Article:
A Lever That Won’t Break
Posted by Mark Bennett on June 29, 2010
The Power of Pull covers a lot of interesting ideas about new ways to look at business and work, but one thing it brought up that I thought was very insightful has to do with levers.
Levers are a very handy tool and we use them all the time without thinking very much about them. If you’ve used scissors, nail clippers, tweezers, a crowbar, a hammer, or a wrench, you’ve used a lever. You push, squeeze, or pull a lever and you can now lift something heavier, cut something tougher, or turn something tighter than you normally could.
Sometimes though, if you push, squeeze, or pull too hard trying to lift something too heavy or cut something too tough, the lever can break. Cut something tough with cheap scissors and they break. Try to lift too heavy a boulder with a cheap or rotting 2×4, and it snaps.
Levers in Business
Debt is a kind of lever for business – with some of your own money and by also taking on debt, you can control more assets than with just your money alone. If you’ve ever put money down on a mortgage you’ve used debt as a financial lever.*
So, businesses use debt as a lever to create more value than they would without the debt. Well, as we’ve seen during this recent economic crisis, financial levers can break, with some pretty nasty consequences.
What if there was another kind of lever we could apply in business that didn’t break? What if it actually became stronger the more you applied it?
The lever that won’t break is Talent. Talent can actually become stronger when it is applied to a challenge, provided the company knows how to turn that challenge into an opportunity for collaboration and development.
Talent is a lever when it collaborates to overcome the challenge. When your talent collaborates, people are gaining the benefits of each others’ knowledge and experience without having to “go it alone” and figure it all out themselves.
As a result, the company creates more value than if people didn’t collaborate. In addition, the collaboration results in more development of the talent than otherwise would have occurred without collaboration.
Collaboration and the “Why”
But the collaboration I’m talking about is not just things like simple process decomposition. It’s more than just task breakdown, with people performing their particular piece so some larger thing gets done.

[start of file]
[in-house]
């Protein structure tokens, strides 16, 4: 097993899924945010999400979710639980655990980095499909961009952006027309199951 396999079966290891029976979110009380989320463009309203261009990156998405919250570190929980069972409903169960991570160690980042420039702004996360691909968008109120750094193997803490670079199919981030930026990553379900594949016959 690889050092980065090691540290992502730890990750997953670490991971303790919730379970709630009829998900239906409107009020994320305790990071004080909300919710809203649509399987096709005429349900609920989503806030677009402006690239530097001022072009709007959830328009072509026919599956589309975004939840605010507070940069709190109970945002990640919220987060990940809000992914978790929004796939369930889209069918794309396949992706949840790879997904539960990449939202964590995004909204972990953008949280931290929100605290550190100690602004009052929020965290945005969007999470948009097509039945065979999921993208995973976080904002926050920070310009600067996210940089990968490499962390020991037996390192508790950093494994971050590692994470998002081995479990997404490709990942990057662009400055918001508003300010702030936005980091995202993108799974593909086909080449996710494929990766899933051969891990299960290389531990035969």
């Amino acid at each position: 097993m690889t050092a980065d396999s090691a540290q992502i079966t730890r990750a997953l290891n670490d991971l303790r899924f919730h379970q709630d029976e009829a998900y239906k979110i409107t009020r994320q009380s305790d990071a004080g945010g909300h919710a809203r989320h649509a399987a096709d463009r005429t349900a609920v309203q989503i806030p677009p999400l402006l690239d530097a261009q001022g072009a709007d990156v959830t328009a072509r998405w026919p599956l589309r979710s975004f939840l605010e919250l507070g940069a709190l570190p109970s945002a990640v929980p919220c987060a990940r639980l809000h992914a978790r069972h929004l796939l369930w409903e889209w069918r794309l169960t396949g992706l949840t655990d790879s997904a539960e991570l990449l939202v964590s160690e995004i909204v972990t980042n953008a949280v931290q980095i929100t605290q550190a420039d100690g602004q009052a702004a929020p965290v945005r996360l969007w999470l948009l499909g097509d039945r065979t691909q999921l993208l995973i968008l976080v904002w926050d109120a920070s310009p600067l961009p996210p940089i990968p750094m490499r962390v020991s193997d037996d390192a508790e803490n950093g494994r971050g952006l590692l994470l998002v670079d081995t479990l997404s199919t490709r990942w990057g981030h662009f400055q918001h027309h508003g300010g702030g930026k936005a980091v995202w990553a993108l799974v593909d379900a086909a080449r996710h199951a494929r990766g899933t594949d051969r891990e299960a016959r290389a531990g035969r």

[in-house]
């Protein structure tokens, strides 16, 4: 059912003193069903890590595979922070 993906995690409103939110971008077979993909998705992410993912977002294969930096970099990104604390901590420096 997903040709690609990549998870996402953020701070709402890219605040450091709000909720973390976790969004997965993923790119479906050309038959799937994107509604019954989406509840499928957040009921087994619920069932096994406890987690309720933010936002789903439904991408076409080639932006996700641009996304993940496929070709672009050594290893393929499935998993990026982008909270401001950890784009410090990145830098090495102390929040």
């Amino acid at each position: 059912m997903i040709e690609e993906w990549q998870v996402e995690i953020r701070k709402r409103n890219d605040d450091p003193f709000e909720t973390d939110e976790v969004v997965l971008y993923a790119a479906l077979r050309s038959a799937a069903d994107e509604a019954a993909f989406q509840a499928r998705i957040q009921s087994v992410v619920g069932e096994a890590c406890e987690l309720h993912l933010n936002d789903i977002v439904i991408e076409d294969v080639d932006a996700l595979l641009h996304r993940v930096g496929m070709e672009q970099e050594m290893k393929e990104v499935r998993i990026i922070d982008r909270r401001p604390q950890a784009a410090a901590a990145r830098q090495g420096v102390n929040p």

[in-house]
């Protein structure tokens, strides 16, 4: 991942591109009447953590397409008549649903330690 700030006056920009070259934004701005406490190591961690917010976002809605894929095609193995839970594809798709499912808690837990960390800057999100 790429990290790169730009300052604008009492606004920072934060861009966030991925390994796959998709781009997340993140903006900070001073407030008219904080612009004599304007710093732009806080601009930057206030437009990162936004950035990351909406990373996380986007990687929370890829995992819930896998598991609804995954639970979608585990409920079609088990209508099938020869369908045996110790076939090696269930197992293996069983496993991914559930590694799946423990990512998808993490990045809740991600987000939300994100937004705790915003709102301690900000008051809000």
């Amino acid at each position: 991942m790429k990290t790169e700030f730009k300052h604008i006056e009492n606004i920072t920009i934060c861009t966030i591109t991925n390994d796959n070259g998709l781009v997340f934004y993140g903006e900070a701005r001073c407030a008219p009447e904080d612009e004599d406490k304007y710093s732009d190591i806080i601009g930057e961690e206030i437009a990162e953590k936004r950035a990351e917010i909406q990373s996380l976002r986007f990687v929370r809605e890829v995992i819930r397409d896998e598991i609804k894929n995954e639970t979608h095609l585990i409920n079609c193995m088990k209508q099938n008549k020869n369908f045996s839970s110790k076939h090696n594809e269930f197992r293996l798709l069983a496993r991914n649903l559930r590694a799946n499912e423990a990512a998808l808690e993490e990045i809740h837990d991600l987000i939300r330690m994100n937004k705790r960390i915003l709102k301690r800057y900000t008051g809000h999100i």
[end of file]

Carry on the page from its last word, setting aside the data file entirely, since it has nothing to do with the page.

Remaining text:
It’s also more than people or teams simply exchanging information about facts and figures, plans and forecasts, process steps, etc. – that isn’t what I’m talking about either. You can write that kind of knowledge down and most of the time someone can pick it up and use it without ever having met you or discussed it with you.
The knowledge we’re talking about is the deeper knowledge of “why” – why we are doing something, why something works better one way versus another, and why something is important to consider. This knowledge can only really be exchanged or shared through a deeper level of collaboration.**
Talent, when it collaborates at that deeper level to achieve a shared purpose, provides capability leverage. Because now your company delivers more real value from your employees collaborating than if they had worked alone.
To reiterate, Talent that collaborates is the company’s lever.
And this is a lever that won’t break.
* (Finance background) Financial leverage in a nutshell is the notion that you can reap larger returns on equity if you borrow at a lower interest rate than what your investment would return normally. You would borrow funds and you use those funds to increase assets (e.g. build a factory) or reduce outstanding equity (e.g. do a stock buyback.) In business, leverage, and its impact on return on equity (ROE), is represented by the (assets/equity) term in the famous Du Pont analysis equation:
(net income/equity) = (net income/sales) * (sales/assets) * (assets/equity)
You can see that increasing the ratio of assets to equity (by increasing debt), increases ROE (net income/equity).
So why not “leverage that sucker to the max”, you ask? That indeed is what financial institutions do – they are typically very highly leveraged. But what’s missing in the Du Pont equation is the notion of Risk. A company’s return on assets, i.e. (net income/assets) is never certain and if it falls below the interest rate far enough, long enough, or for debt levels large enough, the company can go under (i.e. the financial lever snaps.)
** (Epistemology background) This is the difference between “tacit knowledge” vs. “explicit knowledge.” “Tacit knowledge” is very hard to just write down and have somebody else just pick up and really “know” it. For example, designing complex machinery, riding a bike, or making that perfect soufflé all require things such as: time, teaching, practice, or mentoring. You often need a deep level of collaboration to transfer that knowledge, or at least to make it happen faster. “Explicit knowledge” doesn’t need that collaboration nearly as much. For example, the elevation of Denver, the recommended torque for an engine bolt, and the process steps for turning on the air conditioner are all fairly straightforward facts or processes to communicate to others.
Photo by hans s
This entry was posted on June 29, 2010 at 9:45 pm and is filed under collaboration, development, finance, pull, social network, Uncategorized. You can follow any responses to this entry through the RSS 2.0 feed. You can leave a response, or trackback from your own site.